“There are always quarrels and arguments and now my children won’t go to school. They are registered but will not go. They want to go back to their old school in Ranui.

She said the high cost of living, especially in an affluent North Shore suburb, and the cost of gas made it prohibitive to drive her children to school.

“I fight with the kids every morning just to get them to get up to go to school. I fight.”

The Ranui house where the 13-person whānau lived caught fire.  Photo / Provided
The Ranui house where the 13-person whānau lived caught fire. Photo / Provided

Auckland North/West Department of Social Development Regional Commissioner Glenn Mckay said he sympathized with the family who lost their home.

“We typically work with emergency housing clients to find private rentals, transitional housing or public housing. We encourage customers to actively work with us to help resolve their situation, including finding rentals.

“We allocate emergency housing based on information we share about household size. Unfortunately, we do not have the client’s permission to let you know what information she provided us about her household size.

Kāinga Ora Regional Manager for Auckland North and West Taina Jones said they sympathize with the whānau.

“After the fire, which we understand was accidental, [their] house was uninhabitable. Despite our efforts, another Kāinga Ora house large enough to accommodate the family in a suitable location was not available.

Kāinga Ora offered to accommodate the family in two separate houses, but this was refused.

“So the family was placed in emergency housing,” Jones said. “[The mum] agreed to end her lease with us so that she would not have to continue paying us rent in addition to the rent required for emergency accommodation.

Jones said that based on people’s priority rating and housing need, Kāinga Ora matches people on the housing registry to houses as they become available.

The director of the Salvation Army’s Social and Parliamentary Policy Unit, Lt. Col. Ian Hutson, described the situation as “unacceptable”.

“There’s not enough housing in all areas, but it’s even worse for large families,” Hutson said.

“Basically the system is not for large families, they just don’t have the facilities.”

He wondered how those involved in this family’s case could let this sort of thing happen, and said he knows of other families who have been left in emergency shelter situations “more longer than they should have been”.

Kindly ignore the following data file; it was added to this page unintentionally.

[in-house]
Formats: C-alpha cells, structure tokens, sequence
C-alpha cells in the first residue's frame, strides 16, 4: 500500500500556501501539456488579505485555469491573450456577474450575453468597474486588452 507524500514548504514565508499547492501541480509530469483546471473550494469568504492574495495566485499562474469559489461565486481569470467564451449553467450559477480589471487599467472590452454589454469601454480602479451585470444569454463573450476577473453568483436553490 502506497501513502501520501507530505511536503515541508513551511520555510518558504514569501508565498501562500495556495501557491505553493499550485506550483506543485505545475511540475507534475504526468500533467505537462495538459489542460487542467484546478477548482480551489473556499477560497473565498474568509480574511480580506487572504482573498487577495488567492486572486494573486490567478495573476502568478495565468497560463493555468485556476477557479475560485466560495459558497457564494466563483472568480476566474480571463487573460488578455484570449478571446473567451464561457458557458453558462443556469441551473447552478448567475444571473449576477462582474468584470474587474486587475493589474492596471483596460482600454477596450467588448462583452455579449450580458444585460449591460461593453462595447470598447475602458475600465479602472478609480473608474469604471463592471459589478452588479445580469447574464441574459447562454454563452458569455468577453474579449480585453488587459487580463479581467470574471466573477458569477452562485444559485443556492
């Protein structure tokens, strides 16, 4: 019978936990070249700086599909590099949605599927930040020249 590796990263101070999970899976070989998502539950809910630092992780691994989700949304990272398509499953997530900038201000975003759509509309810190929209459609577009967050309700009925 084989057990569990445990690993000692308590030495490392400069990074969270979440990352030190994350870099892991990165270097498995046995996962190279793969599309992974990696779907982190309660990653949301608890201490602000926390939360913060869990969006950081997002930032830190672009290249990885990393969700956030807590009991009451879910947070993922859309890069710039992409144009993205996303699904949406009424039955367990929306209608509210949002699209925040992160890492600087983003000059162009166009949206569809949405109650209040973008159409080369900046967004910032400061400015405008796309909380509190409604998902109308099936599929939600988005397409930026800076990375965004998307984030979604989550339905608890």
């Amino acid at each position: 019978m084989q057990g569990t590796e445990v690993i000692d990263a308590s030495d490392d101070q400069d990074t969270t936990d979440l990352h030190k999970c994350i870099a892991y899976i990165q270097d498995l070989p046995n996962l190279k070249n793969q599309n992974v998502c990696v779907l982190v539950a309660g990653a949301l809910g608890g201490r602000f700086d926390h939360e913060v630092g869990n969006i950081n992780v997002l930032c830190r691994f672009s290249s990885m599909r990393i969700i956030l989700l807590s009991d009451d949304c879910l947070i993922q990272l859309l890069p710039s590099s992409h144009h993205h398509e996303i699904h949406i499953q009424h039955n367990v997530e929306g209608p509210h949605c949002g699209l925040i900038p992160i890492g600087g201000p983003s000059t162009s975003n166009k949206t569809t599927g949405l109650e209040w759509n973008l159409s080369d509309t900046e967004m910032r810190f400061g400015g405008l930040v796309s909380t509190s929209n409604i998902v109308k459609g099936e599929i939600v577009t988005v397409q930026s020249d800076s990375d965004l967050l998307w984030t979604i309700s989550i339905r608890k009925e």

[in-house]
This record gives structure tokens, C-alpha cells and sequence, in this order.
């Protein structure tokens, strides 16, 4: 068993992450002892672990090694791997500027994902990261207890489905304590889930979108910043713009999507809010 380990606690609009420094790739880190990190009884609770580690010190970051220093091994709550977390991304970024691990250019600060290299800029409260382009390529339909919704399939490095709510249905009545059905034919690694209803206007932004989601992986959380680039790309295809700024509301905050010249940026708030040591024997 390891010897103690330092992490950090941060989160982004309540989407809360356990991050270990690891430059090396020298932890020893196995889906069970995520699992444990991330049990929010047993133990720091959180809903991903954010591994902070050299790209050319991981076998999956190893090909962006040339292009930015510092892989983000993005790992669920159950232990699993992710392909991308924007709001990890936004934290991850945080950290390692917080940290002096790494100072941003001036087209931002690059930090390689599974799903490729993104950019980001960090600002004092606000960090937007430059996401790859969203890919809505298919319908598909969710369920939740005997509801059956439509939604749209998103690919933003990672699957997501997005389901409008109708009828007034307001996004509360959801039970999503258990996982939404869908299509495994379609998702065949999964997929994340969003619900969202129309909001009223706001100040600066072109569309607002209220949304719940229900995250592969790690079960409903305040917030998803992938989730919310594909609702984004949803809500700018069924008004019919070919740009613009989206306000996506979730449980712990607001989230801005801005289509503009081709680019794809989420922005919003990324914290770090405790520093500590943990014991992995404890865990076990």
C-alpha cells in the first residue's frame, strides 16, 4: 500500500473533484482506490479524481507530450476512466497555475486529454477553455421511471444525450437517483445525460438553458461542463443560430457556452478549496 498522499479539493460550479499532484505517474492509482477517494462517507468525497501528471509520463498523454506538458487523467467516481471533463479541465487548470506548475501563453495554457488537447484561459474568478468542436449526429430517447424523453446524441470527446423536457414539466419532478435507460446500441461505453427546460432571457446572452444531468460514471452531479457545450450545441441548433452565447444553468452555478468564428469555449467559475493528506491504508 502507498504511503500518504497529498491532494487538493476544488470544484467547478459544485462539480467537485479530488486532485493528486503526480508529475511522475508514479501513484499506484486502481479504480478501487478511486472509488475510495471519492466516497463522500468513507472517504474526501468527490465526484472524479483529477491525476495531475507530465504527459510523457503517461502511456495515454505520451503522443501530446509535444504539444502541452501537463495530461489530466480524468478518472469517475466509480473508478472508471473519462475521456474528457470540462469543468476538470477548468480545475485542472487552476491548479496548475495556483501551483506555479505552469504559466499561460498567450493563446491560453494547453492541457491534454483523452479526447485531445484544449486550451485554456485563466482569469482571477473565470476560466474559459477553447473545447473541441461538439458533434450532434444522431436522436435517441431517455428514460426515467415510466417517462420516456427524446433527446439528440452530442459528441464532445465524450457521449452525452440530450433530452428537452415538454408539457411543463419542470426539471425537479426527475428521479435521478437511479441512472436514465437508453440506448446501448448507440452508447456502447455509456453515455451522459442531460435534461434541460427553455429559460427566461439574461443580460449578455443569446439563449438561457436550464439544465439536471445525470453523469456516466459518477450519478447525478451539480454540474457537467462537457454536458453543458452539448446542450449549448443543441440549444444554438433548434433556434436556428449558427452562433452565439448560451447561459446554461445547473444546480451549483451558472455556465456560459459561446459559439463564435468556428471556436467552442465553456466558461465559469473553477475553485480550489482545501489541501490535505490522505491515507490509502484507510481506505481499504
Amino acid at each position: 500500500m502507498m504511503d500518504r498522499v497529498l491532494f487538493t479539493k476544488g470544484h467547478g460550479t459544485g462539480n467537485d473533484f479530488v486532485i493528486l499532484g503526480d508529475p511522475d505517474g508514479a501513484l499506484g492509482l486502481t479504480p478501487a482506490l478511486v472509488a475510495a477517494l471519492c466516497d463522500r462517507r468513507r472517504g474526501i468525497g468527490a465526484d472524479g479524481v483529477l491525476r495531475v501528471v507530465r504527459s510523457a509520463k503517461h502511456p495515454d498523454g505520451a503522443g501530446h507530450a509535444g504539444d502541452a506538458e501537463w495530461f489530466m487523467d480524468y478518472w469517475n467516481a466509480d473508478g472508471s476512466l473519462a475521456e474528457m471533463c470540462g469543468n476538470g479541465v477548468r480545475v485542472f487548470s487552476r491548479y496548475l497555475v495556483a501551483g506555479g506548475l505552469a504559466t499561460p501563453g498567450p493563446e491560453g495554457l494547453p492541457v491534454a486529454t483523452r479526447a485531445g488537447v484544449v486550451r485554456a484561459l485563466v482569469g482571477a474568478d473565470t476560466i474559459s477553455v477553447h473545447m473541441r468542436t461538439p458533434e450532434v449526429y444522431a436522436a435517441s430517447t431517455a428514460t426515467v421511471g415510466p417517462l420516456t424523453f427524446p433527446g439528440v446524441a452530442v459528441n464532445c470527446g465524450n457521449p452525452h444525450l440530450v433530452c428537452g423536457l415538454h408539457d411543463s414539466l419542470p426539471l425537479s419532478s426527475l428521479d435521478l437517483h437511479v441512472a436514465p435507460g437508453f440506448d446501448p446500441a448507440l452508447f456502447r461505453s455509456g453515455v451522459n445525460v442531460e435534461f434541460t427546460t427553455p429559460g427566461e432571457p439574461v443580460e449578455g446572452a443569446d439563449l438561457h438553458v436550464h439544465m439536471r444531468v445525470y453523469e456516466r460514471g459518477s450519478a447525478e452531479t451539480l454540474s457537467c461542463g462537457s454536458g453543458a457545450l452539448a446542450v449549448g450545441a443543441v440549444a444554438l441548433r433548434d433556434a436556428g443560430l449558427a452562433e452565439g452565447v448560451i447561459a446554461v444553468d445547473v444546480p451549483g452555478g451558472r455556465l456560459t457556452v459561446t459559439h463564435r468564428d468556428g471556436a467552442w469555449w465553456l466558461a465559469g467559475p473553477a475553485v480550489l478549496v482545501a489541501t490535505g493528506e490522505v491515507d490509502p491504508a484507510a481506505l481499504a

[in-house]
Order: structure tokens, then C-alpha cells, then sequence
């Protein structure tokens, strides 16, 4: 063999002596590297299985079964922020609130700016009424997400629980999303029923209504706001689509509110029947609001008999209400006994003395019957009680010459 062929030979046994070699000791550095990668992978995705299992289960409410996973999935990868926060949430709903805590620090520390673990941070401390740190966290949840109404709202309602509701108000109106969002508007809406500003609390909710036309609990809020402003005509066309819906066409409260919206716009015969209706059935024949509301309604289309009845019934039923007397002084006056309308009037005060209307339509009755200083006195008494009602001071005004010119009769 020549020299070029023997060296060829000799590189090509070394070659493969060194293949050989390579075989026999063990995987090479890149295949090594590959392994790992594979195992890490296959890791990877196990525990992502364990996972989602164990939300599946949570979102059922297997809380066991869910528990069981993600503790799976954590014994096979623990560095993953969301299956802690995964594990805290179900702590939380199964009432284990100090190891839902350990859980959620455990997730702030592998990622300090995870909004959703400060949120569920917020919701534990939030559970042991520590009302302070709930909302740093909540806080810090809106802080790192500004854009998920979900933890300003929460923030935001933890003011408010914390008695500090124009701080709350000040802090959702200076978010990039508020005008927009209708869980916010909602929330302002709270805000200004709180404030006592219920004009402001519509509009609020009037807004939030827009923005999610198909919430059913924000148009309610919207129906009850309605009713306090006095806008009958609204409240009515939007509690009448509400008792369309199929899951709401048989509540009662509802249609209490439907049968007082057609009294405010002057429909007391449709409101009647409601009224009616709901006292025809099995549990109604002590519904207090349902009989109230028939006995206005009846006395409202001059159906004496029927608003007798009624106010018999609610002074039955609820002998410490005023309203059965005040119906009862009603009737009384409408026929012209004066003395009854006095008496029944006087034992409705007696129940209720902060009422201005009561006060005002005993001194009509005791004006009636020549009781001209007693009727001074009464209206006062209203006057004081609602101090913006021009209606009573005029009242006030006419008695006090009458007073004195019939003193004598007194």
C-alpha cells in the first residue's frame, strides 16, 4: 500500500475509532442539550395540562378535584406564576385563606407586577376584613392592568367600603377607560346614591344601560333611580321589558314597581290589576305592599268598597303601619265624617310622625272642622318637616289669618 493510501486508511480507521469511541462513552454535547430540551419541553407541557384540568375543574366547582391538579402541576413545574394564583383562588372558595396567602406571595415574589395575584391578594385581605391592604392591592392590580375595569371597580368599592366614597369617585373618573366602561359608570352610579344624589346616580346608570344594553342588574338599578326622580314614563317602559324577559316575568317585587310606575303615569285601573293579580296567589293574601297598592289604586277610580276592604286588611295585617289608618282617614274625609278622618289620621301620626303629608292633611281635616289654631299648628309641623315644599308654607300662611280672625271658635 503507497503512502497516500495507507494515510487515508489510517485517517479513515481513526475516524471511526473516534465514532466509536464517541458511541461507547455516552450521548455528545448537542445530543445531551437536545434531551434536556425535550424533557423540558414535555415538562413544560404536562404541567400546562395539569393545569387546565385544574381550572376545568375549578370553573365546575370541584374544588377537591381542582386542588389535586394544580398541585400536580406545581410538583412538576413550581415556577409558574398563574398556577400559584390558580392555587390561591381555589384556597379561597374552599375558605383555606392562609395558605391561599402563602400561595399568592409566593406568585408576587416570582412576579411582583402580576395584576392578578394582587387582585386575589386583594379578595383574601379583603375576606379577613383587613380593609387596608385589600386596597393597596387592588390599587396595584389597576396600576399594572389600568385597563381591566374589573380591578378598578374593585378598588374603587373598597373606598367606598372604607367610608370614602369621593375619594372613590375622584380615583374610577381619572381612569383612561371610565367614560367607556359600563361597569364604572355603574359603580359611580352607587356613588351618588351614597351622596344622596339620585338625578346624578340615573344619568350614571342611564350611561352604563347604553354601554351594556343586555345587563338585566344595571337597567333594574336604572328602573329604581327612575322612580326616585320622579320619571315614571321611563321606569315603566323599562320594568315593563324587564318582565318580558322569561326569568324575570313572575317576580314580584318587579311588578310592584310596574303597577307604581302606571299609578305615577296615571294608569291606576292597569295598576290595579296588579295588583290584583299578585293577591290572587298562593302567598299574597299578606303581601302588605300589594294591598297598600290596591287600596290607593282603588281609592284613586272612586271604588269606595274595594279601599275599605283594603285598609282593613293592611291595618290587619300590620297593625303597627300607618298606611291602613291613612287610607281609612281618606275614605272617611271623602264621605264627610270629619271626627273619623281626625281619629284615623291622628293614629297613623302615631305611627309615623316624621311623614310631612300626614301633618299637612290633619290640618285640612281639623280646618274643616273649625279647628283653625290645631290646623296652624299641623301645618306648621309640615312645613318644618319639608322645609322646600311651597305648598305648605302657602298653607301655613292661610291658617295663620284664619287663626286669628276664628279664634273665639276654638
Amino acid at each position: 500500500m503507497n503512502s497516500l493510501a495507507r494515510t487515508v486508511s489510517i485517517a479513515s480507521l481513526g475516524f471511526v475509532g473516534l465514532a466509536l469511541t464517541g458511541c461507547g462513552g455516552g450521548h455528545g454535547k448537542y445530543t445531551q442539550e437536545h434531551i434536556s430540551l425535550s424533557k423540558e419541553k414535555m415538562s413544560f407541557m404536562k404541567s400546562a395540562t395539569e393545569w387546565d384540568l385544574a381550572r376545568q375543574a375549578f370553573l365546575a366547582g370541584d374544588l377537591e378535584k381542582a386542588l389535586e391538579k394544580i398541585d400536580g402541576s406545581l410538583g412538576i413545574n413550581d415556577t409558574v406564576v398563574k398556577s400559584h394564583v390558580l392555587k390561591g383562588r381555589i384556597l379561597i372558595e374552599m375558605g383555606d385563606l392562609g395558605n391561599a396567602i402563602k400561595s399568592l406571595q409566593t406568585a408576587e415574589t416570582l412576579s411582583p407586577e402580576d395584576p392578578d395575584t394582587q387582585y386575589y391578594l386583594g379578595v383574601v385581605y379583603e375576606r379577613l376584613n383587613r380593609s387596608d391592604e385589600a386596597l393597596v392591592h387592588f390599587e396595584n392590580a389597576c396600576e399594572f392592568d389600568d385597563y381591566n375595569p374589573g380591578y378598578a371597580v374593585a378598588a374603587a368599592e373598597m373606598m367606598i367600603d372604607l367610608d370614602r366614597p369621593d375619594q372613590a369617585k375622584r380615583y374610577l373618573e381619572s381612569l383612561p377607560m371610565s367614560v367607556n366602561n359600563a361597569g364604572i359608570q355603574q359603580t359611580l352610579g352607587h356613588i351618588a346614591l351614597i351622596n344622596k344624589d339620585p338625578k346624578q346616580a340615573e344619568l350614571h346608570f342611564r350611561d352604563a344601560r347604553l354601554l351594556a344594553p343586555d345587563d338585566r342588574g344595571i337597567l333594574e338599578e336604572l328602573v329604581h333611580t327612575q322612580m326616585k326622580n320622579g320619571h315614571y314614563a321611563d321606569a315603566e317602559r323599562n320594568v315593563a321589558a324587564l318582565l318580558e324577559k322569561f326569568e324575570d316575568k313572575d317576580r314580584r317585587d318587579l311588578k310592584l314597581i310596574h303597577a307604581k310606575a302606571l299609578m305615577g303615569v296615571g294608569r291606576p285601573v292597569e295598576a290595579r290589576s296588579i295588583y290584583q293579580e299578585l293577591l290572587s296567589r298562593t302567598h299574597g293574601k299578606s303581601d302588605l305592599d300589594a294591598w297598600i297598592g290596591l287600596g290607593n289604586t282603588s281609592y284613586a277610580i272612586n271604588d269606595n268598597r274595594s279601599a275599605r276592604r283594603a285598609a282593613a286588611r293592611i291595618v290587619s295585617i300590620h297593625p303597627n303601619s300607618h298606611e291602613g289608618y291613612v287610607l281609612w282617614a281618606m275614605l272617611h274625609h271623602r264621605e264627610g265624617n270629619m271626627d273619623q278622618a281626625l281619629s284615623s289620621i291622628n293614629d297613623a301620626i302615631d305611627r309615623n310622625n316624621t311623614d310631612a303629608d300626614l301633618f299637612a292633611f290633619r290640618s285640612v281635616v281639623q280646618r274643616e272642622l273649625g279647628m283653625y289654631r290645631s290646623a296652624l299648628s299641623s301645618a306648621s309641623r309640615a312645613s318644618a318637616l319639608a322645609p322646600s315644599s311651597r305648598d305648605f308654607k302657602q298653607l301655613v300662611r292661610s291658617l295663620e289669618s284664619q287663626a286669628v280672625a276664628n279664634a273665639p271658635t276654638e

The Salvation Army has been lobbying the government to increase the housing supplement to reflect the housing and cost of living crisis, so families can escape the emergency housing system altogether.

The housing supplement has not been increased in the past five years, Hutson said.

National’s bishop said it was unfortunately “not a rare story”.

“And although I sympathize with this family, every week my office receives multiple requests from desperate Kiwis for social housing. They just can’t get it.

Bishop said the problem is systemic.

“Kāinga Ora is a very inefficient model and an ineffective organization. They own about 65,000 homes in the country and you would think that would give them scale, but it seems to be the opposite and the community providers are doing a much better job for their tenants,” he said.

When asked for comment, Housing Minister Megan Woods’ office declined to comment and said it was Kāinga Ora’s responsibility. Carmel Sepuloni, Minister for Social Development, and Peeni Henare, Associate Minister for Housing and Minister Whānau Ora, declined to comment.

Bishop also said that more and more Kiwi children are now living in cars.

“Jacinda Ardern said in 2017, ‘I refuse to stand around while kids sleep in cars.’ Yet under his watch, around 200 children now live in cars, up from 51 in December 2017.”

The Prime Minister’s Office declined to comment on Bishop’s statement when approached by the Herald.

“It’s a tragedy that a child in New Zealand has to sleep in a car every night. Living in an emergency motel isn’t much better, but that’s the reality for around 4,000 other Kiwi children – four times as many since the Labor Party took office.

Bishop said National will partner with the community housing sector to build more homes, “reverse the tax on tenants from work and the expansion of the Brightline test” and use a social investment approach to move people into transitional housing with comprehensive support.

“These children need more than kind words and good intentions, they need a home to live in.”

Did you have any problems with Kāinga Ora? E-mail [email protected]

– Additional RNZ reports